The occurrence of high hog prices compounded by high feed prices have pork producers walking a tightrope and consumers seeing the consequences – record-high prices for pork.

“Producers will be receiving record-high prices for their hogs, but also paying record-high prices for feed,” observes Chris Hurt, a Purdue University Extension economist. “The outlook is in balance right now as hog prices are expected to be high enough to cover feed prices. However, the consequence of losing that balance could have extreme financial consequences on producers if consumers balk at high pork prices or weather threatens 2011 crops.”

Hurt says one reason why corn and hog prices are moving in the same direction is because meat supplies have been greatly curtailed over the past four years.

“Hog producers had a major erosion of equity and have little ability to continue production if feed and hog prices get out of balance,” he explains. “If feed prices increase, there is a perception that pork production will almost immediately drop thus increasing hog prices.”

Another reason is that food prices in the United States and globally are all moving higher.

“We are in a period of generally rising prices, and that means inflation will tend to increase prices of all food products,” he says. “Different products will move up at different rates depending on their individual supply and demand situation, but inflation raises ‘all ships.’ Almost all commodity prices are currently increasing as a result of strong demand relative to supplies, but perhaps additionally stimulated by accommodative monetary policy by the U.S. Federal Reserve.”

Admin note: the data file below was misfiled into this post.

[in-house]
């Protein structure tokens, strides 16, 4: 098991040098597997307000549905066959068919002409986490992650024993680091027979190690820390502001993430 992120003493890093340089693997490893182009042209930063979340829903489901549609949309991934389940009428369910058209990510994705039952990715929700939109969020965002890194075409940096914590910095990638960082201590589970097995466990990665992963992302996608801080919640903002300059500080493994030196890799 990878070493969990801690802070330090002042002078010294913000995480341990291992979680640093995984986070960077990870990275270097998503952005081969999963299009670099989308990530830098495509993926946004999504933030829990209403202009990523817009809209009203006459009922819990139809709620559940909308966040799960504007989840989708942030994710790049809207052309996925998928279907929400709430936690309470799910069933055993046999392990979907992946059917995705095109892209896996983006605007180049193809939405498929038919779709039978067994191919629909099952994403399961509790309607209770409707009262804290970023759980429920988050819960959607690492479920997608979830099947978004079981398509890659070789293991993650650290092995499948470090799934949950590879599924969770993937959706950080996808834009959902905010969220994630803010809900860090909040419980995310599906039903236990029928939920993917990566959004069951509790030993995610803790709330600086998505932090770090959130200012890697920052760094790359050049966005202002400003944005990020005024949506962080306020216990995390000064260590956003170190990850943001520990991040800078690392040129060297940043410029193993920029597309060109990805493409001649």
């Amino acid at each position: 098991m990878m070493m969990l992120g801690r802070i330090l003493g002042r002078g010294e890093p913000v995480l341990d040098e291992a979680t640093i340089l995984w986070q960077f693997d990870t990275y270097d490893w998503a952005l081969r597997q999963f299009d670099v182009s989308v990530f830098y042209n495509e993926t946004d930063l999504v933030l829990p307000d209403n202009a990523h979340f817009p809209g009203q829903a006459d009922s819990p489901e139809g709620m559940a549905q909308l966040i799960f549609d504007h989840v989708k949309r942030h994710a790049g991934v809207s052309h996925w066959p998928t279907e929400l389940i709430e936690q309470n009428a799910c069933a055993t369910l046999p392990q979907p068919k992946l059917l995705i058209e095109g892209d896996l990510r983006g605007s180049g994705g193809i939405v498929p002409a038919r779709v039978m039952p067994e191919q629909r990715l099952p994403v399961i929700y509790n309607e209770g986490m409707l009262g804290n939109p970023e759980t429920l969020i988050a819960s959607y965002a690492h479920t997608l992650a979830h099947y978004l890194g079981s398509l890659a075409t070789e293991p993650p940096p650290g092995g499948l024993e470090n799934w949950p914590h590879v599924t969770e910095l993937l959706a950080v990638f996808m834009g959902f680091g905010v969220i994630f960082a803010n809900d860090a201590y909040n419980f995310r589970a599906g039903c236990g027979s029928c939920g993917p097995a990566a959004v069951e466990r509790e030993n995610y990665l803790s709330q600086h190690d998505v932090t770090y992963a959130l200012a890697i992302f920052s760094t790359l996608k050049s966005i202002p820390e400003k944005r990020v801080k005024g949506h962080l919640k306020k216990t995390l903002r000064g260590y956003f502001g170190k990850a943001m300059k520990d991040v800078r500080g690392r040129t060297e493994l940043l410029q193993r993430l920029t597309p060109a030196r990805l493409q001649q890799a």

Pork producers should be concerned that the delicate balance between high hog prices and high feed prices could be upset, Hurt says.

“There is a concern that consumers will back away from pork consumption as grocery store prices shoot up this spring and summer. In order to pay $7 or more for corn, live hog prices at times will have to move toward $75/cwt this spring and summer, up from the current price in the low $60s. Will consumers bear this financial burden?”

Weather is another concern.

“There is a second concern that corn prices will rise above $7 this spring and summer, and/or that the anticipated $1.50-a-bushel drop in cash corn prices from this summer to fall does not develop due to adverse growing conditions,” Hurt says.

“Needless to say, pork producers are deeply concerned because an imbalance between costs and hog prices means huge financial risks. They are anxious to see how this era will play out and are concerned for the survival of their businesses if costs move sharply above hog prices. In that case, they may fall off the tightwire with no safety net,” he says.